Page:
Hydration in Rowing Part I
This will be a multi-part posting over the next few days:
Part I. General (but for many new!) Information and Recommendations
Part II. What to drink!
What is there to add about hydration? If there is one topic that coaches and athletes think that they have a good grasp of scientifically, it is probably hydration. How hard is it?
So what do people agree on?
- Athletes sweat - a lot - even in cold weather.
- Even a small loss in body mass due to fluid loss can affect performance significantly.
- Athletes need to drink while training.
- The body does not tell you it is thirsty soon enough – you need to drink before you feel thirsty.
And if you feel very scientific you might even weigh yourself before and after training, knowing that ever 1 kg loss in mass represents 1 L of fluids that have been lost.
On top of this of course is the lightweight component in rowing. Lots of lighties sweat down to weight - and the fluid loss can affect performance.
Is that it? Well if you are this much on top of things you are probably ahead of lots of others. But there is more that has come out recently that is worth noting. The special situation in rowing - athletes are in relatively small boats a long way from (drinking) water of course also affect how you approach hydration.
More information for you:
An excellent source of information is the Australian Institute of Sport (AIS). They put a lot of money into supporting their athletes and produce a good deal of information that is freely available on the web.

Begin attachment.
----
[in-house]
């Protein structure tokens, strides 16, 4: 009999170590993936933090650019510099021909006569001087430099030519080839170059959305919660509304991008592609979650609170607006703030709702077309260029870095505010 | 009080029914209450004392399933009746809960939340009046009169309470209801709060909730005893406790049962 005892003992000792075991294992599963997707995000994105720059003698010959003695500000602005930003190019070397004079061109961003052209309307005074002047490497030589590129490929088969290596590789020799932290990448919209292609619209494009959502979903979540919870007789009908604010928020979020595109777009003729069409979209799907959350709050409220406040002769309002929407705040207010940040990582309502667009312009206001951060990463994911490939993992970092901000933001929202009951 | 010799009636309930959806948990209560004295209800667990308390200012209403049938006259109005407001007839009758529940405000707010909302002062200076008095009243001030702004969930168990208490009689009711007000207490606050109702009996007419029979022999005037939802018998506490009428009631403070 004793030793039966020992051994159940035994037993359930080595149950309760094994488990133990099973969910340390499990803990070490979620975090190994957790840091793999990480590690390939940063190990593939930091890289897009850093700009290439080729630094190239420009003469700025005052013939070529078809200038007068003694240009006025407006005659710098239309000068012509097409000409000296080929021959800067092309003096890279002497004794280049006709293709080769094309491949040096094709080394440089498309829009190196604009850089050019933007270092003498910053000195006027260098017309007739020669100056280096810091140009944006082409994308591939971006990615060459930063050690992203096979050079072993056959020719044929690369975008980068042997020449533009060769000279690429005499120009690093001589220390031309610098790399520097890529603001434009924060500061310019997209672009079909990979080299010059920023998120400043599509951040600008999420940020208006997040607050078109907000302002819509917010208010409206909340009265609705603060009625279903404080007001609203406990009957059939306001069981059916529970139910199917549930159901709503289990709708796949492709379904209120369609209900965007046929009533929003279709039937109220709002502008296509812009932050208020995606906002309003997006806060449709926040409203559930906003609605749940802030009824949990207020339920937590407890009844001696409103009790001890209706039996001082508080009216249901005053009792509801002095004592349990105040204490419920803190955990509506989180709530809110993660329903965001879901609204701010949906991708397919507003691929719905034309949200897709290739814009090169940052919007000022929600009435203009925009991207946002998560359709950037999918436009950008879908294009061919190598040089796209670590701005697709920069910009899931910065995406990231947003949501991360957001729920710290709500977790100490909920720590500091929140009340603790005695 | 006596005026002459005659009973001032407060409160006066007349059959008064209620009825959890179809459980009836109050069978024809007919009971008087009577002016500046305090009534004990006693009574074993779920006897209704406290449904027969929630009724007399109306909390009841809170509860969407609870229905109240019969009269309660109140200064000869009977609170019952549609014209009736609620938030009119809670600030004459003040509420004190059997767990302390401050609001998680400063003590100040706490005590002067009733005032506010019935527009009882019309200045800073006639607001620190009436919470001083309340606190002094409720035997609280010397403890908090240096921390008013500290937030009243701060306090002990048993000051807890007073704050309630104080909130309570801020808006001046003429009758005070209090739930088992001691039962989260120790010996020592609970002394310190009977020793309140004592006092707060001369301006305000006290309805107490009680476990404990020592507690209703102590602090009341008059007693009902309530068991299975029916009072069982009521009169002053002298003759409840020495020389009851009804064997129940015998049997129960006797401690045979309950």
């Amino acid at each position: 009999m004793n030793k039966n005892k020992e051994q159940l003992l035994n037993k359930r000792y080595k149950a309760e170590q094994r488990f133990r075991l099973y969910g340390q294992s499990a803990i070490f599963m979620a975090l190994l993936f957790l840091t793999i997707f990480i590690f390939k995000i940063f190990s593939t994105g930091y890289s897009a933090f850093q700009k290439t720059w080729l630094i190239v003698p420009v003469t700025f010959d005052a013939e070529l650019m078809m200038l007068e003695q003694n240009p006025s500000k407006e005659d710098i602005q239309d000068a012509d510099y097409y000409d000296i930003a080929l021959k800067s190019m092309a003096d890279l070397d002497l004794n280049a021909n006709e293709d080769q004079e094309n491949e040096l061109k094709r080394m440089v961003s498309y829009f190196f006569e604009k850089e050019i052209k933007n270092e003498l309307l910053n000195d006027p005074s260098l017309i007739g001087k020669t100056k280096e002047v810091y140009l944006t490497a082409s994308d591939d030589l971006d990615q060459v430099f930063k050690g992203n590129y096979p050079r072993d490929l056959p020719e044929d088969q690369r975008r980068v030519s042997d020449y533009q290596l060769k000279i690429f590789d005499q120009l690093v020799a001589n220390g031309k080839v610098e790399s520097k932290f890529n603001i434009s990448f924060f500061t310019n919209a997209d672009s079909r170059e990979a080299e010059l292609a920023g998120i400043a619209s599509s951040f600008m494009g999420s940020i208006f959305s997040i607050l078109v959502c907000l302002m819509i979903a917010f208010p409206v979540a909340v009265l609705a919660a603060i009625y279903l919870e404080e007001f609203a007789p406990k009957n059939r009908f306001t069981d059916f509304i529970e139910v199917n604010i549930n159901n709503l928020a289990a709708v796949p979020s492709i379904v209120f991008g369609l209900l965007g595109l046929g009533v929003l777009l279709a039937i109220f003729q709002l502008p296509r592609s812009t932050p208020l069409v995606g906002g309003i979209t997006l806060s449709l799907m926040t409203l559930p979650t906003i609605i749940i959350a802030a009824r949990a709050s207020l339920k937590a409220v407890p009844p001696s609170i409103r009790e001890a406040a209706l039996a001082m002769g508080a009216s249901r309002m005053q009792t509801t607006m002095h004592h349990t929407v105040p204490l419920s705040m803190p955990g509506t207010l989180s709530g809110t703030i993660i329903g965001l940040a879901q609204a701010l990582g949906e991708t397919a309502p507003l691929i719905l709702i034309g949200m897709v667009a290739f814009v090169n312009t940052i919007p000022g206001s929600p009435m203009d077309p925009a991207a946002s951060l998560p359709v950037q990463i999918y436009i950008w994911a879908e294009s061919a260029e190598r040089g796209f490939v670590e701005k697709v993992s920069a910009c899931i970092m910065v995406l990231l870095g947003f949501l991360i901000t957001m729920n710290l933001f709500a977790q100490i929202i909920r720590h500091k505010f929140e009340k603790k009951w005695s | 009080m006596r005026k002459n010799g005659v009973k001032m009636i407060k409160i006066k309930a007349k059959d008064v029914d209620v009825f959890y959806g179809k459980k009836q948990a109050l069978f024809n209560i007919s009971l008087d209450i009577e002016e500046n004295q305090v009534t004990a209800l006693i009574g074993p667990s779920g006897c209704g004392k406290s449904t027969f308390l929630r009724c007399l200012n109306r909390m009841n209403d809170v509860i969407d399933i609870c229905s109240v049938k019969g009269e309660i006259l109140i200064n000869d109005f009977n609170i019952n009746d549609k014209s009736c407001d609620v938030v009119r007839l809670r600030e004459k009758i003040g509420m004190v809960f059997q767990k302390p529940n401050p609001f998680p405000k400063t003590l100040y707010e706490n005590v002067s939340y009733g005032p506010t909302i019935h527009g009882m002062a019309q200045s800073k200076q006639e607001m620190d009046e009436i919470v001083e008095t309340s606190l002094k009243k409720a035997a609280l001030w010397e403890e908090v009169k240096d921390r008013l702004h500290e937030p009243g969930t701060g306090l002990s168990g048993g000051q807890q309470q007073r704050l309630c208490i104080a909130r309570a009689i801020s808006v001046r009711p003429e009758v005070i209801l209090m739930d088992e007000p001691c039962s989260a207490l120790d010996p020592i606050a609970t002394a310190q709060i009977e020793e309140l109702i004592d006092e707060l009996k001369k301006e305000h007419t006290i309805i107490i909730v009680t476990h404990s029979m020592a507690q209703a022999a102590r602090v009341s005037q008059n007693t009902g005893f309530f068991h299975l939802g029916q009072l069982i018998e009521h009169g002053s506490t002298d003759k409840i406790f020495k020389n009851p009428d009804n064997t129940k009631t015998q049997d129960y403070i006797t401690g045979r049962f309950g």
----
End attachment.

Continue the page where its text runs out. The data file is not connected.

One such report about hydration and rowing gives us an indication of exactly how much fluid is lost rowing. It presents somewhat technical information from their studies, but it all boils down to this:
Even in cold weather (well, for Australia) the athletes studied only replaced half of the fluids lost to sweat. And these were elite athlete who (presumably) are knowledgeable about such things. I would venture that the average junior or recreational adult is losing even more.
The AIS rowers lost 1.5 L per hour in warm weather and 0.75 L per hour in cool weather.
Recommendations - not rocket science, but well worth considering:
- Rowers don't drink enough while training!
- Schedule enough breaks in your sessions to drink.
- One water bottle is not enough - even a one hour session is likely to result in a loss of fluids equivalent to more than a one liter bottle of water.
- Carry an extra bottle in the coaching launch for each athlete in warm weather!
- Have a fluid replacement strategy after practice to ensure that fluids are replaced quickly.
- Lightweights - a loss of weight during a training session is NOT a good sign.
What are your thoughts? Post a comment by clicking the link below.
Stay tuned for Part II. What should a rower be drinking?